My biggest criteria for most of my purchases is simply price. What’s the best deal I can get on an ear of corn or on a book? The answer to that question usually pushes me towards the checkout line.
Yet, quite often, I find myself not always going for the rock-bottom price on specific items. I’ll pay a bit of a premium at a farmers’ market, for example. I’ll stop at the tiny market in my town for a few items quite regularly.
Why would I regularly abandon the lowest possible price? For me, there are a number of factors at work.
Ada writes in:
Like you, I think the stock market is near the bottom right now and will go up greatly in the next three to five years. I have some extra cash (about $10K) but I don’t know exactly what to do with it to get on board. How would you do it?
In fact, I’m already doing it. My wife and I made the decision to start investing much of our long-term savings for a home into stocks because we both feel that the market is at the bottom right now and is poised for a big rebound in the next five to ten years.
Here are a few recent emails I’ve received. From Connie:
Over the last few years, I’ve taught myself to play acoustic guitar and lately I’ve started writing a lot of songs. I’d like to record them and share them with others and maybe eventually start playing concerts, but every time I think about it, I want to do something else. It just seems so big.
Every month, I spend some time on a personal finance statement. I’m careful to include the current balances on all of my debts and assets, then I add up the assets, subtract the debts off the top, and wind up with a number that, in one single value, represents my financial standing in the world.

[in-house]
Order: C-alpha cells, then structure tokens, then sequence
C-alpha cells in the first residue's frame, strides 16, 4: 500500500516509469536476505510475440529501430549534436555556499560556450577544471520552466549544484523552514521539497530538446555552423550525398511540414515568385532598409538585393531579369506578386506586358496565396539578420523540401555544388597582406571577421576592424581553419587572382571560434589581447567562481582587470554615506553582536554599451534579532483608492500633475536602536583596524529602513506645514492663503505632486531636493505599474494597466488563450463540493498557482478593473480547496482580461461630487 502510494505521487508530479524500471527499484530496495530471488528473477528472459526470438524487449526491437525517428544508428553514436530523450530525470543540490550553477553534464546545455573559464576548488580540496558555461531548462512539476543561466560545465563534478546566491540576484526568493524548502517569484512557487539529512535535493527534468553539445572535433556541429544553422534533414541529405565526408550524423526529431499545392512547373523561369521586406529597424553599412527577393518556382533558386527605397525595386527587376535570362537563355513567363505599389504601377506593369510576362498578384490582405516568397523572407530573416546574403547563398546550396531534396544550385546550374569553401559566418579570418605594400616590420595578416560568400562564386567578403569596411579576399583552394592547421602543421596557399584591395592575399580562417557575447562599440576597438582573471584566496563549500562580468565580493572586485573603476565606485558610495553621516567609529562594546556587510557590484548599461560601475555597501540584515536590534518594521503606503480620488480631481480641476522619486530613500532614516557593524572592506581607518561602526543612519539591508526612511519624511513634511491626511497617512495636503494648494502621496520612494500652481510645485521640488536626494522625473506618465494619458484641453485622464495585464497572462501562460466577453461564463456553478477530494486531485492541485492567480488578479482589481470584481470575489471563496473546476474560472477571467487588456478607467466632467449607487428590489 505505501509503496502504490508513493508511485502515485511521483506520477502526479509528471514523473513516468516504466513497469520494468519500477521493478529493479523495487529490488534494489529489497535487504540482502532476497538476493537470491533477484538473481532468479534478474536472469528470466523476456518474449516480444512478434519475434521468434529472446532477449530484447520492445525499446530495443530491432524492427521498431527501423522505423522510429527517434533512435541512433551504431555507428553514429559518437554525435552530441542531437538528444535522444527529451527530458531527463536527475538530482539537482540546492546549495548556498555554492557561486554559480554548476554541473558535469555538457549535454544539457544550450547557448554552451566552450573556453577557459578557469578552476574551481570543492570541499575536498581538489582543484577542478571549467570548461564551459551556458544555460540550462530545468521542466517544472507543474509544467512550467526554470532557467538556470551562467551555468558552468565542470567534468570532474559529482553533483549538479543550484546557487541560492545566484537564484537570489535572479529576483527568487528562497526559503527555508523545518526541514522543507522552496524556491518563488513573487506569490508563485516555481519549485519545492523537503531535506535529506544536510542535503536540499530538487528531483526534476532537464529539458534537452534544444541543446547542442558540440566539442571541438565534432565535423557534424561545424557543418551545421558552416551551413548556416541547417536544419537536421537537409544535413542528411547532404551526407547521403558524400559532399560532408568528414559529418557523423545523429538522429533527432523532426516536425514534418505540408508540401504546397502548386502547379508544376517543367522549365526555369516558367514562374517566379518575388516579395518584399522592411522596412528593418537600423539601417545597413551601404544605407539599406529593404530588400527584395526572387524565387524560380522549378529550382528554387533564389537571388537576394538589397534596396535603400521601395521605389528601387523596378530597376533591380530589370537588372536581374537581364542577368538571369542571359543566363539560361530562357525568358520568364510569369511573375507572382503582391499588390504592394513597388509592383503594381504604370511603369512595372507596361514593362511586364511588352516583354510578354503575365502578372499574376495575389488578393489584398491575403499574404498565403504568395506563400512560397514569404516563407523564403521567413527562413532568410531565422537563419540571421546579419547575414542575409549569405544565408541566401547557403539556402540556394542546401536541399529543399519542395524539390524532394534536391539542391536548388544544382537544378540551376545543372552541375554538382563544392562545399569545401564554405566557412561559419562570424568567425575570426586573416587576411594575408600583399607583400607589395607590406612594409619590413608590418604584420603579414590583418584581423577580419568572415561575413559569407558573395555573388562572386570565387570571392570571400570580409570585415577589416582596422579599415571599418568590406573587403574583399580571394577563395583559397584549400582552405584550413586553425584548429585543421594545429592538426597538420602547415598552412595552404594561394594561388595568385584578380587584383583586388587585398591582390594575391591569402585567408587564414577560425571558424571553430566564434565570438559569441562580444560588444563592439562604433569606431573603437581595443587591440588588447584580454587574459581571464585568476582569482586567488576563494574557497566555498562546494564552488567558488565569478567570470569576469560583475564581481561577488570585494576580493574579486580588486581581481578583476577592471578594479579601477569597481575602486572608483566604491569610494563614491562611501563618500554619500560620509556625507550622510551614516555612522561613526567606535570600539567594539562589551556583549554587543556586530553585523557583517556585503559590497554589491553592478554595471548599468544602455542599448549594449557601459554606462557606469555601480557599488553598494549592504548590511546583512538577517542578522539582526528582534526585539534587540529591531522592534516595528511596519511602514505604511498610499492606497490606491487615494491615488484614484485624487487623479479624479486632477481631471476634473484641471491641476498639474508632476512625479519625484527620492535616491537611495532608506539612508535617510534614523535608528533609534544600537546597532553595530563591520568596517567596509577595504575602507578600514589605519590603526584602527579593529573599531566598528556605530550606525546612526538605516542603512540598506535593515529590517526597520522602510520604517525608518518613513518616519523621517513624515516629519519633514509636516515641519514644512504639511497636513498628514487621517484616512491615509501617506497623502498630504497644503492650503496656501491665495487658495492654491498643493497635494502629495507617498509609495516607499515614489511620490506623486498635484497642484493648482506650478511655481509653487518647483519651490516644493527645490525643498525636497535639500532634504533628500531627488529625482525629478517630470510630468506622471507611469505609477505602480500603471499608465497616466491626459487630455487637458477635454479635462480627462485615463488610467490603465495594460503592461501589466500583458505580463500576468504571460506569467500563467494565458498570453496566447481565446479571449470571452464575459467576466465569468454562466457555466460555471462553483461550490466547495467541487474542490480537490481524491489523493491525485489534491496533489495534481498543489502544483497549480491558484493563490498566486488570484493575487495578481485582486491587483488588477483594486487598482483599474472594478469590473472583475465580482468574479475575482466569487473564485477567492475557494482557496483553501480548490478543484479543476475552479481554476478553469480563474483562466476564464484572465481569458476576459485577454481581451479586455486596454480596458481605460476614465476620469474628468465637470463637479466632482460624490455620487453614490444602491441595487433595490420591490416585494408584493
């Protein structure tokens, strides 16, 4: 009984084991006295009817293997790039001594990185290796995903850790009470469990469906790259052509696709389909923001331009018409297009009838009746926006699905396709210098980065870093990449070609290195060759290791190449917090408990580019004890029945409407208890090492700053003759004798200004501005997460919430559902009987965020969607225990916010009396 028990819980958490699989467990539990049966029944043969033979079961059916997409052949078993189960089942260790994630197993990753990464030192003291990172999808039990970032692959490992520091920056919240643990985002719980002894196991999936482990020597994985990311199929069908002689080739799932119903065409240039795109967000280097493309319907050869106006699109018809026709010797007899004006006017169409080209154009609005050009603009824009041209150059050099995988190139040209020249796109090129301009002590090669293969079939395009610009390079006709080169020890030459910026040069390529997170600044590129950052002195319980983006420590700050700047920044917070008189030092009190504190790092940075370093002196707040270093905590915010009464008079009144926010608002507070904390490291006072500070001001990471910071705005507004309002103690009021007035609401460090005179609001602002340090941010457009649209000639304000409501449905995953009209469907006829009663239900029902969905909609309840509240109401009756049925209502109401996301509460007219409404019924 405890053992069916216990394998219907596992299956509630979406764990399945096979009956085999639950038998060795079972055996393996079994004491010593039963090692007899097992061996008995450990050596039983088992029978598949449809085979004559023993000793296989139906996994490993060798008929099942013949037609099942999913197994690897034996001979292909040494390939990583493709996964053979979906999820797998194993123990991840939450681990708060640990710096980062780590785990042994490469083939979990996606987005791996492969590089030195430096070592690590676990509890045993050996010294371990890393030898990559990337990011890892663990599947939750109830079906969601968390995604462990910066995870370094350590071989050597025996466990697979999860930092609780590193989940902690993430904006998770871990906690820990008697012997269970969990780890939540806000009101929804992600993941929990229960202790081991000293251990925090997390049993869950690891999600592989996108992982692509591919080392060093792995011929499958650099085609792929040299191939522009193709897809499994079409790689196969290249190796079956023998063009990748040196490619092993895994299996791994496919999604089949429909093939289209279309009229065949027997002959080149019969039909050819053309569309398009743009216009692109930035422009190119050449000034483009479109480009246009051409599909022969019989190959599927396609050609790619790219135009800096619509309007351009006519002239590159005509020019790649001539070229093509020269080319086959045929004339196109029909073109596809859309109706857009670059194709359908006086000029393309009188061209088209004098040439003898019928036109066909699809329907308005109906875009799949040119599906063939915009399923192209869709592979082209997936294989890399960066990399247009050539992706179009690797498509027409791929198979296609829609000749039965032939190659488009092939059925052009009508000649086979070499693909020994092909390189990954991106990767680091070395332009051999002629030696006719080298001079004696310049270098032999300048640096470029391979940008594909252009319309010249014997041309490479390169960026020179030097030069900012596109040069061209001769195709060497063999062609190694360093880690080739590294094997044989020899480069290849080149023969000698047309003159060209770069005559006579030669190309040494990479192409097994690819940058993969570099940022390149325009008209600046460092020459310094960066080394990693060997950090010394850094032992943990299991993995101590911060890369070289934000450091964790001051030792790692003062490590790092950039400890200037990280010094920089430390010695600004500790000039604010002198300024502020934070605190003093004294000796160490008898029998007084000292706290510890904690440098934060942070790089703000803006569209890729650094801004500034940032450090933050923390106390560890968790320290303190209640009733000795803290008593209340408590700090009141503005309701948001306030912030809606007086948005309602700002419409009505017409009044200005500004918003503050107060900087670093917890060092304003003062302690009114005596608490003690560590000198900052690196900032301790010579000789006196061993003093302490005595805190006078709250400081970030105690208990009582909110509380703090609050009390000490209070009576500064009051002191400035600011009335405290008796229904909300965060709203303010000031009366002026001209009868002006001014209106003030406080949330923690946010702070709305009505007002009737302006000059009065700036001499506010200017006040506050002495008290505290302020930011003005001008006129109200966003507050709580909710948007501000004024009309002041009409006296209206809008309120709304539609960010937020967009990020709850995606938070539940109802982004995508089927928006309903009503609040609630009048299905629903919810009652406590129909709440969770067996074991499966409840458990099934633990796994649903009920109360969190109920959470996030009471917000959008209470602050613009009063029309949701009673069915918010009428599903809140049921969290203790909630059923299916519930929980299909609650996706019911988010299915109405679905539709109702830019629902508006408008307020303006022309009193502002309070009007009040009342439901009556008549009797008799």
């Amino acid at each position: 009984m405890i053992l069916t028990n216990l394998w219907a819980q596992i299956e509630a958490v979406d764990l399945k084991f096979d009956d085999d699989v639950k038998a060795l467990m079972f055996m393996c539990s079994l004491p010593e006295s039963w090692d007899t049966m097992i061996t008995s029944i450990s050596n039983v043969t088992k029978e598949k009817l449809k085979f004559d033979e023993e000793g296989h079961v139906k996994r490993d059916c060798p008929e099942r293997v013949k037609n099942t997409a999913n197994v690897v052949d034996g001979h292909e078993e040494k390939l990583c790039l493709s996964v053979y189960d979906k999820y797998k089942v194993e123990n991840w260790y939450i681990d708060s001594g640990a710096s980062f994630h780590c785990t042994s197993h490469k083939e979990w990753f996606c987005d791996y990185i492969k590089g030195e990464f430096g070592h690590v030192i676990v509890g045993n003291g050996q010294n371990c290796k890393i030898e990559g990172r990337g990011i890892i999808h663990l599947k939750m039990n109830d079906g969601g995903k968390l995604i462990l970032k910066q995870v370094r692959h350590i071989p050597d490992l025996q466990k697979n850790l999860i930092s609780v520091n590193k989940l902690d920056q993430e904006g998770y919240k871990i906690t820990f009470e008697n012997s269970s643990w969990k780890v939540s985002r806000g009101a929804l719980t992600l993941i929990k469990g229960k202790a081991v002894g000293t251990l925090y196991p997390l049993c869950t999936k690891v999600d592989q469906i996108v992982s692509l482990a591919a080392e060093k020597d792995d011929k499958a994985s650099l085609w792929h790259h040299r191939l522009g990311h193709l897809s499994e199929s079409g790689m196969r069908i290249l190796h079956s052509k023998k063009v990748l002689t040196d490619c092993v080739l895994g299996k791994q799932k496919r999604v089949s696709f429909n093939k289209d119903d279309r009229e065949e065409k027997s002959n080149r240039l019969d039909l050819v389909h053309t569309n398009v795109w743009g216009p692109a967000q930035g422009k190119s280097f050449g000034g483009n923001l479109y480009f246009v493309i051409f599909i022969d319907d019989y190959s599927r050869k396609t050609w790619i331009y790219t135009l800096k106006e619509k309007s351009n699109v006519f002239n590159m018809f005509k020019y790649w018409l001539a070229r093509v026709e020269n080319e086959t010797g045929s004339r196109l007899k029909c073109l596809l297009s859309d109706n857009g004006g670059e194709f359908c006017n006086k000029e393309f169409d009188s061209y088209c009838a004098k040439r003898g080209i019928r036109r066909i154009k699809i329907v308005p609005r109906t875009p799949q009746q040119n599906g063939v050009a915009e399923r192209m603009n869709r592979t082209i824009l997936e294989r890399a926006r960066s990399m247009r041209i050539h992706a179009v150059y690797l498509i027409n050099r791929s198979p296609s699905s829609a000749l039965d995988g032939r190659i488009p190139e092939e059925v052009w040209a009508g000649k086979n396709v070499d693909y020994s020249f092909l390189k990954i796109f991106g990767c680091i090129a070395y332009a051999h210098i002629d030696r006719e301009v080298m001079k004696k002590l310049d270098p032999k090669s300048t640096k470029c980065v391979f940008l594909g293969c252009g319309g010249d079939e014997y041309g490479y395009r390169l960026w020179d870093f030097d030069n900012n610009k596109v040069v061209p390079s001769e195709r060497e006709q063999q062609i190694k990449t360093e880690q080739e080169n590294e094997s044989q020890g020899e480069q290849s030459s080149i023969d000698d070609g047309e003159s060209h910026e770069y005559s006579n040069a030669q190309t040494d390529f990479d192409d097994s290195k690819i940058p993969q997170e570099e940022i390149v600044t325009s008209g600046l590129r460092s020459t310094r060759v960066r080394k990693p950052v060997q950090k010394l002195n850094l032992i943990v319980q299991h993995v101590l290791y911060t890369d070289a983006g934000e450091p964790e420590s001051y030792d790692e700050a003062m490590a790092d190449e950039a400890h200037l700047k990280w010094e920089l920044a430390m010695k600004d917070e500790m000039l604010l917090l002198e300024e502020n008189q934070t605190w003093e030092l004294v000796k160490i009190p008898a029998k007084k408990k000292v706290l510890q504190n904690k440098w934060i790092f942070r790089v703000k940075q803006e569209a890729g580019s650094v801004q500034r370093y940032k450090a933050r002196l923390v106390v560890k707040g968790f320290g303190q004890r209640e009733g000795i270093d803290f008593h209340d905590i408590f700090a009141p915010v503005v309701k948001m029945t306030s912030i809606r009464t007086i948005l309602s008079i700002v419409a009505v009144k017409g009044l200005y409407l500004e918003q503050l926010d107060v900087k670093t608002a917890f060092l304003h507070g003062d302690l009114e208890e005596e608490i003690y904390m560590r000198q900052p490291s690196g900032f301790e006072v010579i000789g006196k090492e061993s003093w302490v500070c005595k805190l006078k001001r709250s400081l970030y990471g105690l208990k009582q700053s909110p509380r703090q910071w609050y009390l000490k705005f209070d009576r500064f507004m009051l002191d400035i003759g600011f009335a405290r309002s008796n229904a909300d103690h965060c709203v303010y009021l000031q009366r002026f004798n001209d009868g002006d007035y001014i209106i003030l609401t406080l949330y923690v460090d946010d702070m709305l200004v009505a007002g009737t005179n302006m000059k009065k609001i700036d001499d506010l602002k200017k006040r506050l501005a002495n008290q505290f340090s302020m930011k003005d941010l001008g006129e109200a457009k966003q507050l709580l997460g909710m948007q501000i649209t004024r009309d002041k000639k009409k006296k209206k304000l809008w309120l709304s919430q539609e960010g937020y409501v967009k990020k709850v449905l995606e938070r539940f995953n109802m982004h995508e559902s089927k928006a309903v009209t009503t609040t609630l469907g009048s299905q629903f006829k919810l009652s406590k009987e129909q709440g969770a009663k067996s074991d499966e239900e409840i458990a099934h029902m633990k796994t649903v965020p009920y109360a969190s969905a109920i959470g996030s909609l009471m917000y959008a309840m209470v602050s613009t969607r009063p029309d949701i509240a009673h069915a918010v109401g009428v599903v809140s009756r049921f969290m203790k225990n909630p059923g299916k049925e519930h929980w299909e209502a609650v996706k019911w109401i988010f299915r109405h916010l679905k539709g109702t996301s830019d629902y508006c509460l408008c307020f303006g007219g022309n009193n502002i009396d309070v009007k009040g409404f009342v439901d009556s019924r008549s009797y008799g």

I often wish that, when I look at my balance sheet at the end of the month, the difference between my assets and my debts was substantially larger. I would love for that number to be big enough for me to declare true financial independence.
Spend less than you earn doesn’t just mean cut back on your spending. It also means striving to earn more income when you can, because the real goal is to maximize the gap between your income and your spending and then use that for a greater purpose (saving for your goals).
When the economy is good, there are a lot of ways to increase your income: hunting for a new job, asking for a raise, switching careers, starting a side business, and so on.
Carl writes in:
I am 21 years old and am still in college earning my degree. As of lately I have begun thinking about my future and what I will do with my money. I understand saving is a crucial part of living a successful financial life, but I am confused on how to attack such an issue. I have decided that I will definitely get a Roth IRA, but outside of that I don’t know what else to do with my money. I want to invest in the stock market in the long term most likely a index fund or a portfolio of low risk companies, would that be a form a saving?
A few days ago, I was being interviewed by a local newspaper when the interviewer, after asking a ton of questions about frugality and my ideas on personal finance, simply asked me the titular question.
Do you want to be rich?
I thought about it for a moment and realized the question - and the answer - isn’t as easy as it sounds.
Let’s face it: talking about money can be very, very difficult. I’m speaking from experience here: when my wife and I first started addressing our financial situation, it was extremely challenging to talk about money. We’d look at our financial state, see that we weren’t where we wanted to be, and would seek someone or something to blame - and rarely would that blame be directed toward ourselves. Of course, that was when we actually even managed to make it to the discussion table at all.
A little over a week ago, J.D. at Get Rich Slowly posted an article entitled “What Next?” The Third Stage of Personal Finance, where he discussed the fact that he had dug himself out of his financial hole and was beginning to accumulate wealth. The “problem” here is that it meant that he was having to reconsider many of his goals - for so long, his goals had revolved around straightening out his financial ship and paying off debts, but those goals had been accomplished.
Ever since the first Valentine’s Day that my wife and I spent as a couple (1998, for those curious), we’ve done a wide variety of things to celebrate the day. We’ve went out for the fancy dinners. We’ve seen a vase full of roses on the dining room table. We’ve popped open boxes of chocolate. We’ve even settled in at home with the kids.
Here are a few things we’ve learned over the years.